Multistep process of squamous differentiation in tracheobronchial epithelial cells in vitro: Analogy with epidermal differentiation

Academic Article

Abstract

  • The lung, in particular the bronchial epithelium, is a major site for tumor formation in humans. Environmental factors, such as cigarette smoke, in conjunction with genetic factors are important determinants in this disease. Malignant cells exhibit alterations in their control of proliferation and differentiation. It is believed that the acquisition of defects in the regulation of these processes is important in the process of carcinogenesis. A clear insight into the basic mechanisms of the regulation of proliferation and differentiation is required to understand the molecular mechanisms involved in tumor development and in other pathological conditions. Studies using in vitro cell culture systems of tracheobronchial epithelial cells provide useful models in which to study the regulation of differentiation and proliferation. The clonogenic cells derived from the treacheobronchial epithelium are pluripotent: They have self-renewal capacity and can differentiate along either a normal, mucosecretory, or a squamous cell pathway. Squamous differentiation in tracheobronchial epithelial cells has many morphological, biochemical, and regulatory properties in common with epidermal differentiation. This pathway of differentiation is a multistep process consisting of at least three stages. In the initial stage, cells become committed to terminal cell division. This is followed by the expression of the squamous differentiated phenotype and finally cornification. Various factors, such as several growth factors, retinoids, calcium ions, and phorbol ester, regulate the program of differentiation at different stages. Studies have indicated that the controls of proliferation and differentiation are interrelated. Cell lines established from tracheobronchial epithelial cells expressing SV40 large T-antigen, as well as carcinoma cell lines, exhibit altered responses to growth and differentiation regulatory factors. Alterations in the commitment to terminal cell division must be a crucial step in the transition of a normal to a malignant cell.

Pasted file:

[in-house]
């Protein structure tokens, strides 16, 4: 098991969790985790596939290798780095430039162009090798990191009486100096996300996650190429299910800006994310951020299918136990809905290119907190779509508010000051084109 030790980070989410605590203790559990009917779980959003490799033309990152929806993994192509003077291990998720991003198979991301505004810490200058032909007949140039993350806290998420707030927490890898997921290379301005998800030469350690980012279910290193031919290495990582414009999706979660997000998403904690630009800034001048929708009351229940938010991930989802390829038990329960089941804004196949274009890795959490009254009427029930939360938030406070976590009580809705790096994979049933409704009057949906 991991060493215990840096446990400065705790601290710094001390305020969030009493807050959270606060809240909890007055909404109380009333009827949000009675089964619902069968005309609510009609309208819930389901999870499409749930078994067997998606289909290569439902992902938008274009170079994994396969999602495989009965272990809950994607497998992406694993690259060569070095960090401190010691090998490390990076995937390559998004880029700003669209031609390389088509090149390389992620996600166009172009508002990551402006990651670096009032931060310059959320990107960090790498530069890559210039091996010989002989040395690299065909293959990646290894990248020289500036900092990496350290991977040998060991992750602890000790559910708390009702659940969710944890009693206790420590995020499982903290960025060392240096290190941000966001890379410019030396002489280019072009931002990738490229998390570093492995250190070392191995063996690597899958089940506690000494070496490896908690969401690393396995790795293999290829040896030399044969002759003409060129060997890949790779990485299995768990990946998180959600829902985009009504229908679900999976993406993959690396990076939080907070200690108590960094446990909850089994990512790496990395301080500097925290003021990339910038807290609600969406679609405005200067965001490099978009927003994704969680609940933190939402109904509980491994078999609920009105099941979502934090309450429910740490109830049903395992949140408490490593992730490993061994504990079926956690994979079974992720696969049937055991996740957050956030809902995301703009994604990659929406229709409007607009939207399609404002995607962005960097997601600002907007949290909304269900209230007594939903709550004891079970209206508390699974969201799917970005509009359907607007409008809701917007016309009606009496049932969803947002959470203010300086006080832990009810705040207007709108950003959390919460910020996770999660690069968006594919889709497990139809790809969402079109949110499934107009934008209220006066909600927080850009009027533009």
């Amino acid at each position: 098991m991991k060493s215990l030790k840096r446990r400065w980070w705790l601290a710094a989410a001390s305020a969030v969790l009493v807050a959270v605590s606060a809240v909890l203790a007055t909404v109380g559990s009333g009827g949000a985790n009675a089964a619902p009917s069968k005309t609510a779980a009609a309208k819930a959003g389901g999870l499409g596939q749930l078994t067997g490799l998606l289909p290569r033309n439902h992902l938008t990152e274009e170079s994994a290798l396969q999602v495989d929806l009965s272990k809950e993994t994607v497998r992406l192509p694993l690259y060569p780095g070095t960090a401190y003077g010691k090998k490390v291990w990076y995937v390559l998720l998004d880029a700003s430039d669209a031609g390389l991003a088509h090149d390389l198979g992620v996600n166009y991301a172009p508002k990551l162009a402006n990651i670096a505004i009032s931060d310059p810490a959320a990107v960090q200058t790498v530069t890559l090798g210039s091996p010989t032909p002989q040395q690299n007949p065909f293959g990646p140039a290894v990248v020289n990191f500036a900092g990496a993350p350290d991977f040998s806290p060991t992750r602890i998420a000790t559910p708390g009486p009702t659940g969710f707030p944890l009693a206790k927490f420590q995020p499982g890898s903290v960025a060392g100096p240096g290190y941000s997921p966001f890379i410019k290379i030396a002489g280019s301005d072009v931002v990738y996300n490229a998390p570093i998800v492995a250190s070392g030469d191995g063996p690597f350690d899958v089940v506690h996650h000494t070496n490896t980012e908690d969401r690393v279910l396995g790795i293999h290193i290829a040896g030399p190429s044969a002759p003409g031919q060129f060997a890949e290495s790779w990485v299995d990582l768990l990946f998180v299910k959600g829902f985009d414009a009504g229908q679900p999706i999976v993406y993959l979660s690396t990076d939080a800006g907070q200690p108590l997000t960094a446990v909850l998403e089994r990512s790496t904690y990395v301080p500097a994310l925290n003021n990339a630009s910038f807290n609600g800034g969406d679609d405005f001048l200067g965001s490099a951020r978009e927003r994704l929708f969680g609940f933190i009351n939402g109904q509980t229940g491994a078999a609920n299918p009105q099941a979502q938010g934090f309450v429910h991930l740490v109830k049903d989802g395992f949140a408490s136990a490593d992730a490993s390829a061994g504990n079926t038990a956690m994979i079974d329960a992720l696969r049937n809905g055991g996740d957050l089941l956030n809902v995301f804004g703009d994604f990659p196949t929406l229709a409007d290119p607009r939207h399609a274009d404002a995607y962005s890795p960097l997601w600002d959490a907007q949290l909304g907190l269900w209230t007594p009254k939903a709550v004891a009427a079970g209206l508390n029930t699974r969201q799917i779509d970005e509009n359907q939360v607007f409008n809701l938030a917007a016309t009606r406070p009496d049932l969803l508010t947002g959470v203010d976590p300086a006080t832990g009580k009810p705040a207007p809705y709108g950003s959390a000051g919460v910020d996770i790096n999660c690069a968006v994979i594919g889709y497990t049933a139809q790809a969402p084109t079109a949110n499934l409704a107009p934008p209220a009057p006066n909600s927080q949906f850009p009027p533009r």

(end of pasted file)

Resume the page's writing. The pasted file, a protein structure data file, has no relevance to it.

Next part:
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    Author List

  • Jetten AM
  • Start Page

  • 149
  • End Page

  • 160
  • Volume

  • 80